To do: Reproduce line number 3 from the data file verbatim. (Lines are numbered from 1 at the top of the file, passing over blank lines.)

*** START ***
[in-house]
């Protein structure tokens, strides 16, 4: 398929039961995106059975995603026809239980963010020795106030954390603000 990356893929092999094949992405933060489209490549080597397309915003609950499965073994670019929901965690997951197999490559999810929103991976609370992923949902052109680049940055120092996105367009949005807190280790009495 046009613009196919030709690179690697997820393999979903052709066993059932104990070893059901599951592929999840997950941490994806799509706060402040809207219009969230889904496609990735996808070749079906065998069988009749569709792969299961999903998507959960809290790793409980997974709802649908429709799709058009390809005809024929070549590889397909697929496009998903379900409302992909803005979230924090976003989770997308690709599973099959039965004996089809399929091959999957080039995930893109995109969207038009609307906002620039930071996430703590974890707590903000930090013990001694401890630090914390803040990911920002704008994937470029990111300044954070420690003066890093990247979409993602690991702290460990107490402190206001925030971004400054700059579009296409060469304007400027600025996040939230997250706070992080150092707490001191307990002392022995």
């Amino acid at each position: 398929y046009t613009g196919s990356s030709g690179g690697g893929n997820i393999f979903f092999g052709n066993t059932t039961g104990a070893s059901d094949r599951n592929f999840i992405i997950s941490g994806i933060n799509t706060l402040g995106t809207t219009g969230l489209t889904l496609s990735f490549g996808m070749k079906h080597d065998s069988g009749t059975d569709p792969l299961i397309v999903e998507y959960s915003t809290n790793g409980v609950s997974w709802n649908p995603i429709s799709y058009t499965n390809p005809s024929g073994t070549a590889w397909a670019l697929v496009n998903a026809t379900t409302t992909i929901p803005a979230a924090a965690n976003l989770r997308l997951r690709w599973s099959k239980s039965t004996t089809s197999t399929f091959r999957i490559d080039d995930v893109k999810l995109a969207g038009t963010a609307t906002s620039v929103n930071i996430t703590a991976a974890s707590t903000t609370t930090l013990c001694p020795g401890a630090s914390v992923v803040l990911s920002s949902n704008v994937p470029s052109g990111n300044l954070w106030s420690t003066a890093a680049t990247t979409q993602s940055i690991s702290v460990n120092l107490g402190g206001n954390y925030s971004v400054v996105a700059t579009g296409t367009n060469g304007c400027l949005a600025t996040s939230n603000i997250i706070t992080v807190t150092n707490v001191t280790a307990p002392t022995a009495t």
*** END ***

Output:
């Amino acid at each position: 398929y046009t613009g196919s990356s030709g690179g690697g893929n997820i393999f979903f092999g052709n066993t059932t039961g104990a070893s059901d094949r599951n592929f999840i992405i997950s941490g994806i933060n799509t706060l402040g995106t809207t219009g969230l489209t889904l496609s990735f490549g996808m070749k079906h080597d065998s069988g009749t059975d569709p792969l299961i397309v999903e998507y959960s915003t809290n790793g409980v609950s997974w709802n649908p995603i429709s799709y058009t499965n390809p005809s024929g073994t070549a590889w397909a670019l697929v496009n998903a026809t379900t409302t992909i929901p803005a979230a924090a965690n976003l989770r997308l997951r690709w599973s099959k239980s039965t004996t089809s197999t399929f091959r999957i490559d080039d995930v893109k999810l995109a969207g038009t963010a609307t906002s620039v929103n930071i996430t703590a991976a974890s707590t903000t609370t930090l013990c001694p020795g401890a630090s914390v992923v803040l990911s920002s949902n704008v994937p470029s052109g990111n300044l954070w106030s420690t003066a890093a680049t990247t979409q993602s940055i690991s702290v460990n120092l107490g402190g206001n954390y925030s971004v400054v996105a700059t579009g296409t367009n060469g304007c400027l949005a600025t996040s939230n603000i997250i706070t992080v807190t150092n707490v001191t280790a307990p002392t022995a009495t």